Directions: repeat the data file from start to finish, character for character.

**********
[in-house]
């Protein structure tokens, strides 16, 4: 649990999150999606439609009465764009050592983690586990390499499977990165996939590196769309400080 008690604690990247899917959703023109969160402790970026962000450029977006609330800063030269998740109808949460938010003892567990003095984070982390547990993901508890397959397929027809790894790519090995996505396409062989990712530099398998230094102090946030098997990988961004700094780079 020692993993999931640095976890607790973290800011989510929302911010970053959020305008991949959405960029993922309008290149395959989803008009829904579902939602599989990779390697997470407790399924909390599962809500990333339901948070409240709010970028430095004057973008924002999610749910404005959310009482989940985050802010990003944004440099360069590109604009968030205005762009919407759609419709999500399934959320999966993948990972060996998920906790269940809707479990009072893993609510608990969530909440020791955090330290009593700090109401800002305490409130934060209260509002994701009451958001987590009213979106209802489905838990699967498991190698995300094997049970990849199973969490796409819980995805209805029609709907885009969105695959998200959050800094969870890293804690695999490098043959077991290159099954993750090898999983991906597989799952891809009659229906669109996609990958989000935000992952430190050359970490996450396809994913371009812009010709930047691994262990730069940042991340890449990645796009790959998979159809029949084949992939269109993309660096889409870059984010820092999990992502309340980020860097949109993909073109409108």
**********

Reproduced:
[in-house]
């Protein structure tokens, strides 16, 4: 649990999150999606439609009465764009050592983690586990390499499977990165996939590196769309400080 008690604690990247899917959703023109969160402790970026962000450029977006609330800063030269998740109808949460938010003892567990003095984070982390547990993901508890397959397929027809790894790519090995996505396409062989990712530099398998230094102090946030098997990988961004700094780079 020692993993999931640095976890607790973290800011989510929302911010970053959020305008991949959405960029993922309008290149395959989803008009829904579902939602599989990779390697997470407790399924909390599962809500990333339901948070409240709010970028430095004057973008924002999610749910404005959310009482989940985050802010990003944004440099360069590109604009968030205005762009919407759609419709999500399934959320999966993948990972060996998920906790269940809707479990009072893993609510608990969530909440020791955090330290009593700090109401800002305490409130934060209260509002994701009451958001987590009213979106209802489905838990699967498991190698995300094997049970990849199973969490796409819980995805209805029609709907885009969105695959998200959050800094969870890293804690695999490098043959077991290159099954993750090898999983991906597989799952891809009659229906669109996609990958989000935000992952430190050359970490996450396809994913371009812009010709930047691994262990730069940042991340890449990645796009790959998979159809029949084949992939269109993309660096889409870059984010820092999990992502309340980020860097949109993909073109409108």